So many well-known albums turn 30 this year and Steve Taylor-Bryant and Susan Omand travel back to 1990 to revisit some of the sounds of their youth that made parents shout "Turn that noise down!" This week, Susan takes her seat in Armchair Theatre...
Jeff Lynne’s music has been a part of my life’s soundtrack for many years. From my father’s ELO collection back in the day to mother’s love for the Travelling Wilburys his songs have always been a happy place for me. Luckily for me, his solo work has the same effect on me.
Armchair Theatre was the first of his solo albums and calls upon the talents, not just of Mr Lynne himself, but ELO band mate Richard Tandy and fellow Wilbury George Harrison, and George’s pal Ringo chips in on drums on one of the tracks too. Lynne also got superstar composer Michael Kamen in for the string orchestrations, infamous brass session musician Jim Horn in for the saxophone parts and the rock and roll legend that is Del Shannon did some of the backing vocals. An impressive line-up indeed.
But, for me, it’s all about the music and it’s exactly what you’d want from a Jeff Lynne album – some may say “safe and predictable”, and I believe this is a very under-rated album because of that because I’d argue that sometimes staying within a comfort zone and doing what you do best is a very good thing. And he does it very well indeed. From the ELO-ish Every Little Thing at the start to the Simon and Garfunkel-esque Save Me Now at the end I’m smiling at every track. There’s proper jive rock and roll in Don’t Let Go, laid-back easy listening with fab harmonies in Lift Me Up and a very Wilburys feel to Nobody Home. There are also cool covers, with much twangy guitar, of classic tracks in September Song and Stormy Weather. There’s even a 60’s Elvis vibe to Don’t Say Goodbye, a 70’s Eagles sound to What Would it Take and then it’s lighters in the air for the ballad Blown Away. Safe, yes, comfortable, definitely.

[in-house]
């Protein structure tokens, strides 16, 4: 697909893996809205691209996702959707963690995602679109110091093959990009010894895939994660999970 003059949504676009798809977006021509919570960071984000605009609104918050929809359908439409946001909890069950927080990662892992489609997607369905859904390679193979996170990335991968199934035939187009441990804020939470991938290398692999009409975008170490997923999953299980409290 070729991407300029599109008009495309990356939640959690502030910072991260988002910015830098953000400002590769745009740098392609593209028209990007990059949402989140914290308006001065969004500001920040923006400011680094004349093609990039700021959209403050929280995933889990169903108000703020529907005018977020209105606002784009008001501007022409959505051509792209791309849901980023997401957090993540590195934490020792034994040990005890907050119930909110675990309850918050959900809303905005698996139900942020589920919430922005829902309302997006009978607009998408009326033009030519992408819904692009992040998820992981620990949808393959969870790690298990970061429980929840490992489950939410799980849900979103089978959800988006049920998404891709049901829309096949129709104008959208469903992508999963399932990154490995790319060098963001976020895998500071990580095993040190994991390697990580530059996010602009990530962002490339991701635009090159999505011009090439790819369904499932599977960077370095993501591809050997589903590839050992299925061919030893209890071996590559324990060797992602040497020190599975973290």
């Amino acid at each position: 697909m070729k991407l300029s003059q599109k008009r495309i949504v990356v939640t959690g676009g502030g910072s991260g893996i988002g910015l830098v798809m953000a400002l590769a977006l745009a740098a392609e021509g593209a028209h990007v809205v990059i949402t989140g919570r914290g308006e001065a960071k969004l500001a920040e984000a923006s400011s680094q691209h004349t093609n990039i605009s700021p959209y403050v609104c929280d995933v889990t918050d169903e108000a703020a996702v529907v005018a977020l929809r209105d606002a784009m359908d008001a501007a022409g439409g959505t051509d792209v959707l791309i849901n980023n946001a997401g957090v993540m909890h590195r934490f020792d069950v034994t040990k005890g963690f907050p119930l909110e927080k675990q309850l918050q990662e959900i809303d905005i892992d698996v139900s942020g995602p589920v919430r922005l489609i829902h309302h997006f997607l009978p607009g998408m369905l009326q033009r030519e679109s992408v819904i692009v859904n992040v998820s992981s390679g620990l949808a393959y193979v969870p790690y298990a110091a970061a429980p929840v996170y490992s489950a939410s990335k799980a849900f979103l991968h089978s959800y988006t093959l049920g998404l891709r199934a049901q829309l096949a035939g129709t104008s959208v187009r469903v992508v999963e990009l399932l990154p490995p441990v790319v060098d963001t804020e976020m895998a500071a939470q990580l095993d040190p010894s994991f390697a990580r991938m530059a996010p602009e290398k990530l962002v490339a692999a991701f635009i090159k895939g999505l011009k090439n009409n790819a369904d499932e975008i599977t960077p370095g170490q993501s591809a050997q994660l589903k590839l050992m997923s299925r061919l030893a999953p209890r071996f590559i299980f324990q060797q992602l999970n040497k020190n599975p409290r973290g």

The one slightly different track on the album is Now You’re Gone, a song he wrote after the death of his mother and, even though it’s an upbeat sounding song, the subtle minor key and instruments that would be more at home in the souks of North Africa add a heartbreaking melancholy. I love it.
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